We also took steps aimed at encouraging issuers to consider raising capital in a registered initial public offering. I am concerned that good companies are not entering our public markets or are putting off entering our public markets while they are growing, and entering our public markets only after they are large. In both cases, our Main Street investors are deprived of investment opportunities.

SEC staff expanded benefits in the Jumpstart Our Business Startups (JOBS) Act to permit all companies to submit non-public draft registration statements for review at the time of the initial registration statement and for subsequent offerings within one year of the initial registration statement. In addition, earlier this year, the SEC proposed amendments to expand “test-the-waters” — another popular JOBS Act benefit that would allow all companies (not just emerging growth companies) to gauge market interest in a possible initial public offering or other proposed registered securities offering by permitting discussions with certain investors prior to the filing of a registration statement. This amendment would permit investor views about potential offerings to be taken into account at an earlier stage in the process than is the case today.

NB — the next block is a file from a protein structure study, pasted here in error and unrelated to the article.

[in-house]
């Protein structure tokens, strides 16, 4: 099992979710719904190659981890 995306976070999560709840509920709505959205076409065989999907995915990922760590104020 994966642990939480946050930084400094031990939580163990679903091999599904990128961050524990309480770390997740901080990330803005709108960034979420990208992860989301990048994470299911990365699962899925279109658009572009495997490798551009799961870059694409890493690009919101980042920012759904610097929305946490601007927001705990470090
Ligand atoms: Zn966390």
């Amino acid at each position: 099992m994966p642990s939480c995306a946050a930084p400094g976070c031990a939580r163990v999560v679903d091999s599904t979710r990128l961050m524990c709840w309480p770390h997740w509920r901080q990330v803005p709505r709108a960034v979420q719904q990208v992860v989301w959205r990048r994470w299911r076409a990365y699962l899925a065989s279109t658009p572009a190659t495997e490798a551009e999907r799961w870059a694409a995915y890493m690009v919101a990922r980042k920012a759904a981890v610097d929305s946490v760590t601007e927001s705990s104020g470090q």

How important is improved corporate reporting to bolstering long-term thinking?

Our markets and investors have a thirst for high-quality, timely information regarding company performance and material corporate events. But we also recognize that companies and investors are interested in planning for (and investing for) the long term. Our disclosure rules should reflect both of these perspectives and be tailored to ensure that neither one dominates or “crowds out” the other.

Some critics have argued that the SEC has been dropping the ball when it comes to disclosure mandates needed for information that could impact a company longer term, especially ESG disclosure. You’ve been quoted as saying that ESG disclosure by publicly traded companies should not be required. Do you still believe this is the case and why?